Cécile Brünner
A climbing Cécile Brünner over the entryway of our old house in Half Moon Bay
I’ve had a love/hate relationship with roses for over three decades. When we built our first house in Half Moon Bay in 1983 I planted my first four Rose bushes. Granted, I did not give them the best opportunity to thrive. I planted them on the west side of the house that was exposed to the constant cold foggy wind that swept in off the Pacific. I think I got one  bloom during the eight years we lived there. When we built our next house that was a little further inland and in a more sheltered area, I swore that I would never plant another Rose. I kept my promise for about a year, relented, purchased one Rose as a test, purchased another, and another… In the end I had 24 Roses on the property, including a beautiful climbing Cecile Brunner over the front entryway and a rose garden in the back.

Peace Rose
When I moved to Tampa in 1998 I discovered a whole new set of challenges – most standard rose varieties don’t stand a chance in the hot, humid air. If you were lucky enough to get a bloom, it would quickly collapse. I had some success in Florida (like the Peace Rose to the left and Belinda's Dream below), but growing tea and floribunda roses was ultimately not worth the effort. Knockout Roses did very well, but their flimsy little blooms just weren’t that exciting.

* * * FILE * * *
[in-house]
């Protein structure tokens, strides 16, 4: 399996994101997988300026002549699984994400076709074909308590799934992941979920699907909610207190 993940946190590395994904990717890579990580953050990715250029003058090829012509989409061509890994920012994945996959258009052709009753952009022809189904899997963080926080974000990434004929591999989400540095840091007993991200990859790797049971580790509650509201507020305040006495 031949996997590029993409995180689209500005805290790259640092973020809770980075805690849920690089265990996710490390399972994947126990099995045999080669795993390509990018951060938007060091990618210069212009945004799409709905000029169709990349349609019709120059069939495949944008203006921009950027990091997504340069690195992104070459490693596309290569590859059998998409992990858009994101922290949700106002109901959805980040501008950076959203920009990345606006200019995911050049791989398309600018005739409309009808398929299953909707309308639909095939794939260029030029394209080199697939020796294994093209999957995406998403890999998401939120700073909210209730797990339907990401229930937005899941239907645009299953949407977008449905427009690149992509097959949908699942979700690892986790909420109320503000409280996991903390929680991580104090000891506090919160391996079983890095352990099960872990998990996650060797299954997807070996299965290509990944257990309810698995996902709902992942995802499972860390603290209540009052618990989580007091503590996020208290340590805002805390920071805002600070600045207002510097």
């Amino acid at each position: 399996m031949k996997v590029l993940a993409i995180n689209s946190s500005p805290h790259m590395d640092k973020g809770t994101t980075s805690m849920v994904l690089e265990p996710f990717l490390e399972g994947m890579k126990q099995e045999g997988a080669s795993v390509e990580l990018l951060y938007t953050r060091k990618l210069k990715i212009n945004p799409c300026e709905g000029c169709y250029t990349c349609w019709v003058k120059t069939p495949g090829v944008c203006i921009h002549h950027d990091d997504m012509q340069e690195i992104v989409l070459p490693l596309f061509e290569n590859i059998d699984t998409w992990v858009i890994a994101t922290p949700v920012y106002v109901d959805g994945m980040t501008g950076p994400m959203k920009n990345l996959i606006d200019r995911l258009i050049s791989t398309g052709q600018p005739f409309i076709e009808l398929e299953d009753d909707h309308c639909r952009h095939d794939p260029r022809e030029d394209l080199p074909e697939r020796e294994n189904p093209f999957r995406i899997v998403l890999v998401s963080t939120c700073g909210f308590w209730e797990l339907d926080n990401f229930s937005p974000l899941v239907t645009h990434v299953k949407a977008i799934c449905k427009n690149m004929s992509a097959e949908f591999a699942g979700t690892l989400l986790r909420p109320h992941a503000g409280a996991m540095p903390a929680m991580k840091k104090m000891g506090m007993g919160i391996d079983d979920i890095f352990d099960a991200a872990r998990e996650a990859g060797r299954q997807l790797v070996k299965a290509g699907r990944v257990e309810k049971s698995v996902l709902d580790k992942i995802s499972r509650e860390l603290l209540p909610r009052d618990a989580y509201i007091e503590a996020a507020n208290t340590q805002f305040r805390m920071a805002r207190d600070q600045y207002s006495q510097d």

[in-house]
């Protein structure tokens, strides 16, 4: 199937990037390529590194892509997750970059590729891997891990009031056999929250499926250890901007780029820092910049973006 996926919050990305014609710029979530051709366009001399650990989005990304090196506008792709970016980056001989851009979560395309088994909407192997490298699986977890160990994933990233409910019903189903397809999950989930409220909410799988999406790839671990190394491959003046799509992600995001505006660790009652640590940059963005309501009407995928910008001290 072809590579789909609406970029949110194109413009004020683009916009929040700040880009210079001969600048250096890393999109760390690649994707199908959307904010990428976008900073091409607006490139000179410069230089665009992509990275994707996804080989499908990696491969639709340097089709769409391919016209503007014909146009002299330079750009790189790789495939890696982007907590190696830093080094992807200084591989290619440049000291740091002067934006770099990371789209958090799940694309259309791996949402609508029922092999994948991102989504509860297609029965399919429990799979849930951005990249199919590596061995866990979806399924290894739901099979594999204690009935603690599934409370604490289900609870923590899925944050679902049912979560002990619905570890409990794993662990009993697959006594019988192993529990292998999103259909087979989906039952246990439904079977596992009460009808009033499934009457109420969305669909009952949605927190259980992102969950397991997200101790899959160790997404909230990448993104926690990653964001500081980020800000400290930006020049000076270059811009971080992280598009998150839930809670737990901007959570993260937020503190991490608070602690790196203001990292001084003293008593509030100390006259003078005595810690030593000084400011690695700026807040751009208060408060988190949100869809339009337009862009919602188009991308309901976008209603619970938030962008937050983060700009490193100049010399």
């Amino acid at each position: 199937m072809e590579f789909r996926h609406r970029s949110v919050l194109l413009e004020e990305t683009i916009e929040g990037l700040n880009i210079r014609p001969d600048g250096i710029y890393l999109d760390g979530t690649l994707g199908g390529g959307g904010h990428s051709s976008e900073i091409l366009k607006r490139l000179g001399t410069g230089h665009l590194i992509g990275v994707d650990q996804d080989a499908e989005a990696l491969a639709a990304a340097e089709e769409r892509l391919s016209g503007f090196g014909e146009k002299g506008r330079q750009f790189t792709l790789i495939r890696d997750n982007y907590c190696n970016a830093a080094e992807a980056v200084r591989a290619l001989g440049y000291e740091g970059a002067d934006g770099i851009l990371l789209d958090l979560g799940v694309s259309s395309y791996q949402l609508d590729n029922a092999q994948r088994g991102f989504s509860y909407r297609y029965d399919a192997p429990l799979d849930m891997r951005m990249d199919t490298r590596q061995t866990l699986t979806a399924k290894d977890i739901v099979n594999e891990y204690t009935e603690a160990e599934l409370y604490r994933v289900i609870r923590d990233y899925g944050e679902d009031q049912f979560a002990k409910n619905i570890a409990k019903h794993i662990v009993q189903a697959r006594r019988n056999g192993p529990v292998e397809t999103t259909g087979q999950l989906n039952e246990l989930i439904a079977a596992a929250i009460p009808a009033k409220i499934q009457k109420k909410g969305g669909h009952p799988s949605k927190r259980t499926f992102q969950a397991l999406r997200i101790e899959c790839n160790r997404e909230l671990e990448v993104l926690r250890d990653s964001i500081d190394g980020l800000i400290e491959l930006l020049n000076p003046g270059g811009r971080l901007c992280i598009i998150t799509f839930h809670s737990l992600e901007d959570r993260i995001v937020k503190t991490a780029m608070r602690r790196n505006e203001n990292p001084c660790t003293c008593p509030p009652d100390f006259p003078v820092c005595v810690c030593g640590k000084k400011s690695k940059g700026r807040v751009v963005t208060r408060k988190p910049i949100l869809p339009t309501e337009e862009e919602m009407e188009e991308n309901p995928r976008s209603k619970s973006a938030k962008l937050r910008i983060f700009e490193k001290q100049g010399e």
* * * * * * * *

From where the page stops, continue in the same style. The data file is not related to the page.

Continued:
Belinda's Dream Rose
Belinda's Dream

Knockout Rose
Rosa 'Gay Princess'Rosa 'Gay Princess' Now I am back in California and my new Roses are just coming into bloom. Below is a ‘Gay Princess’ floribunda Rose that I bought last December from Annie’s Annuals. When I brought the Rose home it was a mere 4″ tall stick that gave little indication it could or would grow into the promised 4′ tall bush. I have it in a container in a prominent position outside the front door. While it has sent out only two major branches so far, the first bloom is spectacular. I am happy to say I’m back on the “love” side of the equation